Regional Integration Agreements and Rent-Seeking in Africa
AbstractThis paper explores the motives behind the formation of intra-African regional integration agreements (RIAs). We aim to see whether rent-seeking can be identified as a statistically significant driving force of African integration. The traditional reason for economic integration, the static and dynamic effects, predict no or even a negative effect on welfare. Moreover, many of the new regionalism theories are conditional on strong economic integration. Two exceptions are rent-seeking behavior and the regime boosting hypothesis. Not only can they credibly explain the proliferation of African trade agreements in the absence of a positive effect on welfare, they can also account for the lack of progress in clearing away the many obstructions to regional trade. Because most African agreements involve more than two partner countries, the decision to enter a RIA cannot be analyzed by examining agreements between pairs of countries. Instead, we propose regressing whether a country is a member of a certain agreement on the characteristics of both country and agreement. We find that corruption does have an effect on the willingness to join RIAs, but that it is strongly dependent on the level of GDP. Moreover, for a given level of GDP the effect of corruption is non-linear.
Download InfoIf you experience problems downloading a file, check if you have the proper application to view it first. In case of further problems read the IDEAS help page. Note that these files are not on the IDEAS site. Please be patient as the files may be large.
Bibliographic InfoPaper provided by Ghent University, Faculty of Economics and Business Administration in its series Working Papers of Faculty of Economics and Business Administration, Ghent University, Belgium with number 12/773.
Length: 24 pages
Date of creation: Feb 2012
Date of revision:
Regional Integration; Rent-seeking; Africa;
Find related papers by JEL classification:
- F53 - International Economics - - International Relations and International Political Economy - - - International Agreements and Observance; International Organizations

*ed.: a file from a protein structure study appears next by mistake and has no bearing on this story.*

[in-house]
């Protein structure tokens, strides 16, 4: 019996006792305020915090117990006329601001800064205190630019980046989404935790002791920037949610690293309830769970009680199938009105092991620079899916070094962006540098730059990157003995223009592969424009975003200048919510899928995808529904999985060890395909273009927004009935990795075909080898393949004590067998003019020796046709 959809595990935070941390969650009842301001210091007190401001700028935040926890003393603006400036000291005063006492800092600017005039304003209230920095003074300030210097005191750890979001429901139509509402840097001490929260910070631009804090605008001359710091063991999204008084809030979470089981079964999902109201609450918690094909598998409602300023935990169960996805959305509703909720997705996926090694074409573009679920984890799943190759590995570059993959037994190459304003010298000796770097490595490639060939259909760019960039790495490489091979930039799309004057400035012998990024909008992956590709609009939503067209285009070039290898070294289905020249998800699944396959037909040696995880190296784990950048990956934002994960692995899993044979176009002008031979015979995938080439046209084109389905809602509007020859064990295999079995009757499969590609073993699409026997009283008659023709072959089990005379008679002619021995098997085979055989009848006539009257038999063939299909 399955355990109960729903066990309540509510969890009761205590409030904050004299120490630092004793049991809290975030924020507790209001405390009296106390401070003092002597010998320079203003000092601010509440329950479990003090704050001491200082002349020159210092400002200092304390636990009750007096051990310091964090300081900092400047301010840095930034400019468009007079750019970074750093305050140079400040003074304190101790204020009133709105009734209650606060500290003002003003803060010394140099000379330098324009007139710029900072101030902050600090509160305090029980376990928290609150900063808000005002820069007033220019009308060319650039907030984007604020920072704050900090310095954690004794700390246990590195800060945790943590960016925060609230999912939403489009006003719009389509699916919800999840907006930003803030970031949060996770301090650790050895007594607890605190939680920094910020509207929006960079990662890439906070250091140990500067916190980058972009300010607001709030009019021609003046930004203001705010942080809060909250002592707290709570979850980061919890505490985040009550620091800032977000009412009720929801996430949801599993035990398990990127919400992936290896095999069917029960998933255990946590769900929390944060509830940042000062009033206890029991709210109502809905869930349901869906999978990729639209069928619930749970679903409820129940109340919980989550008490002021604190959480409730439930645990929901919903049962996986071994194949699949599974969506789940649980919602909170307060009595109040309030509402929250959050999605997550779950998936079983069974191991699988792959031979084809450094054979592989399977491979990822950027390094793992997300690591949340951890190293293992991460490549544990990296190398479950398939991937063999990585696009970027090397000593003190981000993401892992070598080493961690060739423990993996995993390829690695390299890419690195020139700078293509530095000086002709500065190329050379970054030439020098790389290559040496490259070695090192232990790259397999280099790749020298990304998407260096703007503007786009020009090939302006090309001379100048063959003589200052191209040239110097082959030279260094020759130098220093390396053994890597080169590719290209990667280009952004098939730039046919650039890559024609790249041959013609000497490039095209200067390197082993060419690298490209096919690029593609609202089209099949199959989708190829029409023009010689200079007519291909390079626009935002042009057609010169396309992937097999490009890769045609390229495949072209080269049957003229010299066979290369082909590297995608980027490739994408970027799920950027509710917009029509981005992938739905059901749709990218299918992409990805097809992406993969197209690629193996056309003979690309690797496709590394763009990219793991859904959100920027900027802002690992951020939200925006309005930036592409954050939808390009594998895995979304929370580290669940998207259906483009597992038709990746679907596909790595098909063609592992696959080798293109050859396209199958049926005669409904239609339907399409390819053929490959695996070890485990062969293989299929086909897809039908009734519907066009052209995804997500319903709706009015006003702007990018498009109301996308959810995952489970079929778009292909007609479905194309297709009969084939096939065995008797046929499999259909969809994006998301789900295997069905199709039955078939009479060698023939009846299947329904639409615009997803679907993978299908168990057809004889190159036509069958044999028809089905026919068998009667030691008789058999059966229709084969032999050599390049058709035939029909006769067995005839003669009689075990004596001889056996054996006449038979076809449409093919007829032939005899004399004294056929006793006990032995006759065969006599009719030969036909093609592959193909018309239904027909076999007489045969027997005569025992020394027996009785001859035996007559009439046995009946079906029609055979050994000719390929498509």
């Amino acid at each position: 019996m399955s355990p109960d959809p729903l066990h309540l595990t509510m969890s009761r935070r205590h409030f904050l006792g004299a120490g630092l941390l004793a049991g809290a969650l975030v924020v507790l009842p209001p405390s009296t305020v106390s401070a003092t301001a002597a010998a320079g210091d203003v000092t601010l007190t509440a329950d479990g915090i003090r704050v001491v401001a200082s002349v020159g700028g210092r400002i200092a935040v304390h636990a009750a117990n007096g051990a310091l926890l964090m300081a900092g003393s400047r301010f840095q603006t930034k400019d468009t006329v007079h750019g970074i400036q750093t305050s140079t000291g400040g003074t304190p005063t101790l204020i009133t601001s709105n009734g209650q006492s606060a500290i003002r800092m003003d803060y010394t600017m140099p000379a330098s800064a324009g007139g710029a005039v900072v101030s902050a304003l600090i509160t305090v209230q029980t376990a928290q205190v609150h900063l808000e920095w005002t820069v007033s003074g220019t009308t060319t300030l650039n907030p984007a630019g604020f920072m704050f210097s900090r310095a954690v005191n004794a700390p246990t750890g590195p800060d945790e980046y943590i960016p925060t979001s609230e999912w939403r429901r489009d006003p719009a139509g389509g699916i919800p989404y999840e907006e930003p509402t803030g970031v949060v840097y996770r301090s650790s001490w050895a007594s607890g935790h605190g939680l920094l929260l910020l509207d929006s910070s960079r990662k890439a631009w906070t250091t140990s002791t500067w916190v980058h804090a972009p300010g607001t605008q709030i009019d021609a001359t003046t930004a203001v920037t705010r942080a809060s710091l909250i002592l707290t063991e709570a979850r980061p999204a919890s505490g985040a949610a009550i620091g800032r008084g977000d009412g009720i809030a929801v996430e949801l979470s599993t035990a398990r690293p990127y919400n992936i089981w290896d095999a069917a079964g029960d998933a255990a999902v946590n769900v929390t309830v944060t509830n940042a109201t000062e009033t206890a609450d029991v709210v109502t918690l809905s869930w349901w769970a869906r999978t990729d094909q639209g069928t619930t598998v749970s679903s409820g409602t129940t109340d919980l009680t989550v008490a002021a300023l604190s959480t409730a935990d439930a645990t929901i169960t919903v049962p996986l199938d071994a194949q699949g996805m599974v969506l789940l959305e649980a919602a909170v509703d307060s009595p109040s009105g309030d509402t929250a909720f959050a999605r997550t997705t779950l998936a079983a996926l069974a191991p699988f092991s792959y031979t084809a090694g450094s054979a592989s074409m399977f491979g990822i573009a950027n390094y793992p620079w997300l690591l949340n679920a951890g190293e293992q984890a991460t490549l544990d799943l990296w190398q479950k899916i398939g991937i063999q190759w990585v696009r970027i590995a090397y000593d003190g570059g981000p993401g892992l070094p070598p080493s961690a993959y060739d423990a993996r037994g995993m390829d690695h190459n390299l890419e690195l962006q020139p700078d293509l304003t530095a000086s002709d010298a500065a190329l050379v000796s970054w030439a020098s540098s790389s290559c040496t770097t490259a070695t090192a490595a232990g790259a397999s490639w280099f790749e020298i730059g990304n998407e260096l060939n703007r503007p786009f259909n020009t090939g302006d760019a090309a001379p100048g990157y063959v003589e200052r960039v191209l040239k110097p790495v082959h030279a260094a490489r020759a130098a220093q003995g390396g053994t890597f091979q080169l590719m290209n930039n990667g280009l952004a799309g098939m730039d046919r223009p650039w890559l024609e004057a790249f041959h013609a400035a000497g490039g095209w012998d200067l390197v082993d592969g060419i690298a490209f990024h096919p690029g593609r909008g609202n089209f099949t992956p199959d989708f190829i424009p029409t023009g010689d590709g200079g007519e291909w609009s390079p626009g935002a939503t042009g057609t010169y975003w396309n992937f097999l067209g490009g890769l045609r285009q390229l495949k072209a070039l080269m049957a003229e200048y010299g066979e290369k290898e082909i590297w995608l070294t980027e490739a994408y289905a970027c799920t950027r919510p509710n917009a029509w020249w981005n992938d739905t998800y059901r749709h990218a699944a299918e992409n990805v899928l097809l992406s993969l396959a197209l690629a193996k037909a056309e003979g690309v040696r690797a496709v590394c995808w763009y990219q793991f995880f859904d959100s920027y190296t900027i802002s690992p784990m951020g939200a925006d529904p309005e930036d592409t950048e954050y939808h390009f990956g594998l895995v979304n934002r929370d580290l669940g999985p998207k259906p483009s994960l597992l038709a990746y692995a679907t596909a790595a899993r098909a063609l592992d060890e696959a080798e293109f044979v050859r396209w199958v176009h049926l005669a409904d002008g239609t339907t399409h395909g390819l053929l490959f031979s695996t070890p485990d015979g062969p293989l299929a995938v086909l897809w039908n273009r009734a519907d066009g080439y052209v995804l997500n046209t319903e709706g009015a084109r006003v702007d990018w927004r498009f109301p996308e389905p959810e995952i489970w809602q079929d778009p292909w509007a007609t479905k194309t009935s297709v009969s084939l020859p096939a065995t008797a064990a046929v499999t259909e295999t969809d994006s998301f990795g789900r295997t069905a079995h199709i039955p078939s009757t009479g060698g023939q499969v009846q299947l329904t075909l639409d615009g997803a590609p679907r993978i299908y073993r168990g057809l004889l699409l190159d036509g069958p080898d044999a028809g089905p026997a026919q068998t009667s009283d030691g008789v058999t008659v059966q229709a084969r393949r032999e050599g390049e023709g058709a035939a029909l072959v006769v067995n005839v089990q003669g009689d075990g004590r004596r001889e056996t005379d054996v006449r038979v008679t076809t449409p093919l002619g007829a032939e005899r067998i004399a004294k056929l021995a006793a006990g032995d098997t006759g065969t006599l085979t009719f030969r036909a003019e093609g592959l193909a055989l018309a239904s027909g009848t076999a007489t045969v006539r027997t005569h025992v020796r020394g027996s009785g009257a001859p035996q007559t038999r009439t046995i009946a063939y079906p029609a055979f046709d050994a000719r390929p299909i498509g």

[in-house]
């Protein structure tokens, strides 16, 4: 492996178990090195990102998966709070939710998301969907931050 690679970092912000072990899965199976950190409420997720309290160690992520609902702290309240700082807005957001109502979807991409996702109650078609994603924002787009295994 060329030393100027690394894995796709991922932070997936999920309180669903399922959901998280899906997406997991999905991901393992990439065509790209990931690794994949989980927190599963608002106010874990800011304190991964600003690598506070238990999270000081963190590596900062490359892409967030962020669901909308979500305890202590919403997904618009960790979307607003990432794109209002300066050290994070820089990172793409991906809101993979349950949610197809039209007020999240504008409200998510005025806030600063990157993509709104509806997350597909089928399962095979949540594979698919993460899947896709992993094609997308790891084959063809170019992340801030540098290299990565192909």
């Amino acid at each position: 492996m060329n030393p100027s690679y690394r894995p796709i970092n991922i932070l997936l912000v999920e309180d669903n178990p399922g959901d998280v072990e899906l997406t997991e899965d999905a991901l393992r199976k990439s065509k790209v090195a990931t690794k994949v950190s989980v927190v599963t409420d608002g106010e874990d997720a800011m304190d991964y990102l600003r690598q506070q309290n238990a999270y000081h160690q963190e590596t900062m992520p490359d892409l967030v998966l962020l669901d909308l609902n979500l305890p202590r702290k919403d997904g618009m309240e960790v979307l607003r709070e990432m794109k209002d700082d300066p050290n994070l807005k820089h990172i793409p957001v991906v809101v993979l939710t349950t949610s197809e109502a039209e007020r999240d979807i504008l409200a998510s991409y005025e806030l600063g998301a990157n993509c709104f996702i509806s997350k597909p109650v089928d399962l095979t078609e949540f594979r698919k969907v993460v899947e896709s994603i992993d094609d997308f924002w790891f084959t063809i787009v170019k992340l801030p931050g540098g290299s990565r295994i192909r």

- C23 - Mathematical and Quantitative Methods - - Single Equation Models; Single Variables - - - Models with Panel Data; Longitudinal Data; Spatial Time Series
This paper has been announced in the following NEP Reports:
- NEP-AFR-2012-05-02 (Africa)
- NEP-ALL-2012-05-02 (All new papers)
- NEP-INT-2012-05-02 (International Trade)
Please report citation or reference errors to , or , if you are the registered author of the cited work, log in to your RePEc Author Service profile, click on "citations" and make appropriate adjustments.:
- Mansfield, Edward D. & Milner, Helen V. & Rosendorff, B. Peter, 2002. "Why Democracies Cooperate More: Electoral Control and International Trade Agreements," International Organization, Cambridge University Press, vol. 56(03), pages 477-513, June.
- Emanuel Ornelas, 2005. "Rent Destruction and the Political Viability of Free Trade Agreements," The Quarterly Journal of Economics, MIT Press, vol. 120(4), pages 1475-1506, November.
- Grossman, G.M. & Helpman, E., 1992.
"Protection for Sale,"
21-92, Tel Aviv.
- Grossman, Gene & Helpman, Elhanan, 1993. "Protection for Sale," CEPR Discussion Papers 827, C.E.P.R. Discussion Papers.
- Gene M. Grossman & Elhanan Helpman, 1992. "Protection For Sale," NBER Working Papers 4149, National Bureau of Economic Research, Inc.
- Grossman, G.M. & Helpman, E., 1992. "Protection for Sale," Papers 162, Princeton, Woodrow Wilson School - Public and International Affairs.
- Daron Acemoglu & Simon Johnson & James A. Robinson, 2001.